By: Blanketnazi2 on 12/31/69 at 6:00

LOL, Hokey!

By: jwk6179 on 12/31/69 at 6:00

Why do most of these letters to "Dave Says" sound so familar? It sounds like Dave Ramsey and his staff are using the same 5 or 6 letters over and over, just changing the names and a fact or two to make it sound different. Isn't that one of the things he was booted from the Tennessean for? If these letters are from real people and are not made up by him and his staff, why does he leave the city from where the letter writer is from on there?

By: Truthby on 12/31/69 at 6:00

Tony I appreciate your honesty and openess. Others are offering some excellent advice here. You and your wife are still young. You make a lot of money. I wouldn't file bankruptcy. Concentrate on paying the highest interest expense first which is probably the credit cards. Work two jobs if you can. Cut everything from your life that is not essential-food, water, shelter. If you have to sell and move into a smaller house, that is OK. It may help to save you some money. But if you are going to lose money, you may want to hold out. Cutting up the cards was smart. Work together with your wife. Try not to fight and get emotional. Keep your eye on the ball and cut back where you need to. I always pay my credit cards of in full each month.

By: WickedTribe on 12/31/69 at 6:00

I don't even know why Tony is writing. The only thing I can see that they might need to do is refinance the house. Since they don't give any hint what their monthly mortgage payment is, the remaining principle to pay off tells us next to nothing.It could have been a $500,000 house with a $4000 a month mortgage payment, or it could be a $143,000 house with a $1000 a month mortgage payment. Huge difference one way or the other.But aside from the unknown factor of the mortgage payment, I don't see anything for them to worry about. $70,000 per year is more than enough to cover the debt listed there comfortably. That is however assuming they're not leaving something out such as two $30,000 cars still financed, etc.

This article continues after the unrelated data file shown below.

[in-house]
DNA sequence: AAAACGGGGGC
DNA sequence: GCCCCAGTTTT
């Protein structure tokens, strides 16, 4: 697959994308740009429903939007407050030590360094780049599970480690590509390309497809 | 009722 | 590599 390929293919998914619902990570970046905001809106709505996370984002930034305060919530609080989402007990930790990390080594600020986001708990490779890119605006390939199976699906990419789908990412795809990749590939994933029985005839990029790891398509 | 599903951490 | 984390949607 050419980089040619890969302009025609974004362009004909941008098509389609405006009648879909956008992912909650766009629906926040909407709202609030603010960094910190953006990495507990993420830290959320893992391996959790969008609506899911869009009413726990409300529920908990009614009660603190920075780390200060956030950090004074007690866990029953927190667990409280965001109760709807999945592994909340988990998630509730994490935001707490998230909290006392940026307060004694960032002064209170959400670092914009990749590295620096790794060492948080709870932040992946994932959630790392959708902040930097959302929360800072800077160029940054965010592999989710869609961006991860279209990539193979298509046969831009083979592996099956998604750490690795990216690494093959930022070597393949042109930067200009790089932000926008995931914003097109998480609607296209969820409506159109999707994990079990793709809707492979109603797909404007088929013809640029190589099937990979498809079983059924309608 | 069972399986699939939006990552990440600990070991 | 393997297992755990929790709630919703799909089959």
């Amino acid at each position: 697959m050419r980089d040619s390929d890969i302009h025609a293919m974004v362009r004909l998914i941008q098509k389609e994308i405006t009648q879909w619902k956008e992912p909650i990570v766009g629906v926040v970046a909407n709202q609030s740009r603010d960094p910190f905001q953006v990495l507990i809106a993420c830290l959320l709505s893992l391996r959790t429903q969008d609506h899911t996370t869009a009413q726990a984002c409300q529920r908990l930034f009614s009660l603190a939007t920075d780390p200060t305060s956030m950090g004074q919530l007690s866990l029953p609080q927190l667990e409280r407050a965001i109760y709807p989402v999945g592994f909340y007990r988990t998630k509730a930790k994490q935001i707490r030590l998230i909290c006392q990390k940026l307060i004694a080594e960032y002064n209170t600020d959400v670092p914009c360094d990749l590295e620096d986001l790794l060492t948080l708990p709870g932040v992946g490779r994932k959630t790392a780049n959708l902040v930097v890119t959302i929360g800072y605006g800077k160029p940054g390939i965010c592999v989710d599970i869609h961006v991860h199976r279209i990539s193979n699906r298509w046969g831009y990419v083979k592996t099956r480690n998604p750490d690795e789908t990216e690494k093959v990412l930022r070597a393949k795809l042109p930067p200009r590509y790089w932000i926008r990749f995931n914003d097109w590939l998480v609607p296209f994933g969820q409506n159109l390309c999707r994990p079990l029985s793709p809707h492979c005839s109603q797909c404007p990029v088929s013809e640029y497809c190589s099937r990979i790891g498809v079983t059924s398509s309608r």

By: idgaf on 12/31/69 at 6:00

By: Truthby on 11/20/07 Concentrate on paying the highest interest expense first which is probably the credit cards. Work two jobs if you can. Cut everything from your life that is not essential-food, water, shelter. ********************************Better advice then dave.I hate when he tells them to pay off the lowest bill first rather then the highest interest rate to get the most bang out of their bucks.I know a girl that took advantage of the free or low interest offers from other credit card companies to knock down the balance lickety split. Just have to pay attention when they go up and switch them over.

By: Nashvols111 on 12/31/69 at 6:00

Dave gives bad advise on home purchasing also. He talks about buying within limits of a certain percentage of income, and usually that is fine. But if that certain percentage of income puts you in the ghetto and you child hangs out with a bunch of thugs, Dave is not concered with that possibility. Dave is entertainment, not always a truth teller. Be aware and take a look at all angles before just accepting advice.

By: idgaf on 12/31/69 at 6:00

Another is selling an upside, down car that you bought new to buy someone elses headache that you don't know if it was taken care of.My advice to a new couple that needs two cars is to buy new every 5 years and trading in the 10 year old, preferably at the end of the year when you can get a deal.

By: grinningdutchman on 12/31/69 at 6:00

If anyone is really serious about getting good financial advice, I'd suggest listening to Clark Howard's radio show or website. The advice is much more practical and realistic, and Howard has mch more knowledge--book smarts as well as "street smarts